It isn’t fair. But it’s business. And that’s how things are. Today.
I’m optimistic the world is changing, and it’s changing at a faster pace than ever before. Just a couple of years ago, AngelList announced their syndicate feature. This allowed angel investors to accumulate more fire power behind their small checks. Gil Penchina, for example, a rainmaker angel investor, could get his 99 friends to invest alongside him, which brings his total investment power to millions of dollars. This was an incredible innovation in startup investing. It meant that small investors could essentially band together to lead a series A round. Small investors could have conviction in companies where traditional VCs do not.
This is just the first step. By democratizing money – i.e. truly commoditizing money – it means that founders not only need not rely on the 50 or so Silicon Valley VC firms for serious cash, but it also means that a lot of companies that are growing quickly but don’t fit the right “pattern” VCs are looking for will be able to get funded by others who have conviction in their businesses.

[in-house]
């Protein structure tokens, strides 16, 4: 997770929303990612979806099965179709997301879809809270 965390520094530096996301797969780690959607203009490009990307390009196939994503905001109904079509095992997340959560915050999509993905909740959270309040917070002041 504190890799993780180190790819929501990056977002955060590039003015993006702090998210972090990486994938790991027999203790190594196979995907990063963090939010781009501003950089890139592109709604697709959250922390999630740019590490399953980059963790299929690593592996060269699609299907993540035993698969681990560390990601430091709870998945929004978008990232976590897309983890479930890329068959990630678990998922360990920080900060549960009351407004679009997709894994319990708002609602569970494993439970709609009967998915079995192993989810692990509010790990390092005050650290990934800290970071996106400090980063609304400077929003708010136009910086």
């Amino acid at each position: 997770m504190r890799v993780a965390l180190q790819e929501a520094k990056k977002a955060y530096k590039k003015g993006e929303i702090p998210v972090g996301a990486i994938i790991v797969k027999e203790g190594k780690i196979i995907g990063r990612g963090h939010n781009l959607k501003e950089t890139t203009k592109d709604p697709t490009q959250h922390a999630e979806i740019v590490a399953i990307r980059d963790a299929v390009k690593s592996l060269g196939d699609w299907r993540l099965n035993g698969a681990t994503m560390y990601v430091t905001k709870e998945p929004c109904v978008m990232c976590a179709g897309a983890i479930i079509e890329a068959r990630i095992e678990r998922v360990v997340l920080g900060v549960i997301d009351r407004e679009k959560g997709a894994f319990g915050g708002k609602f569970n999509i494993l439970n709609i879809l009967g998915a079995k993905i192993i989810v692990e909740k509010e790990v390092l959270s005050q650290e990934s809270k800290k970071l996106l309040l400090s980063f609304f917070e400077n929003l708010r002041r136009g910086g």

Syndicates are logistically challenging. You have to rally all of your 99 angel friends to participate. And if they don’t, you still don’t have a lot of fire power alongside your small check. Frankly, most of the time, your friends are too busy to partake and to be evaluating all these deals, since this is not their full time job. Moreover, as a founder, often you are limited to only fundraising from one syndicate at a given time, which limits the number of groups of people you can raise from. Moreover, these syndicates are often limited to investors from certain geographies by both legal and practical reasons. Net-net, syndicates have increased the power of small investors by a lot for some, but for most small investors, they still do not have enough money behind them to be able to lead rounds.
Enter ICOs (initial coin offerings).
The Benefits of ICOs
I’m incredibly bullish that ICOs will really empower all kinds of investors – large and small – to make investments in founders in whom they have conviction without caring if the 50 Silicon Valley VCs will have that same conviction (or if they’re conflicted out). Although tokens will be subject to securities laws, I think ICOs will provide the following benefits: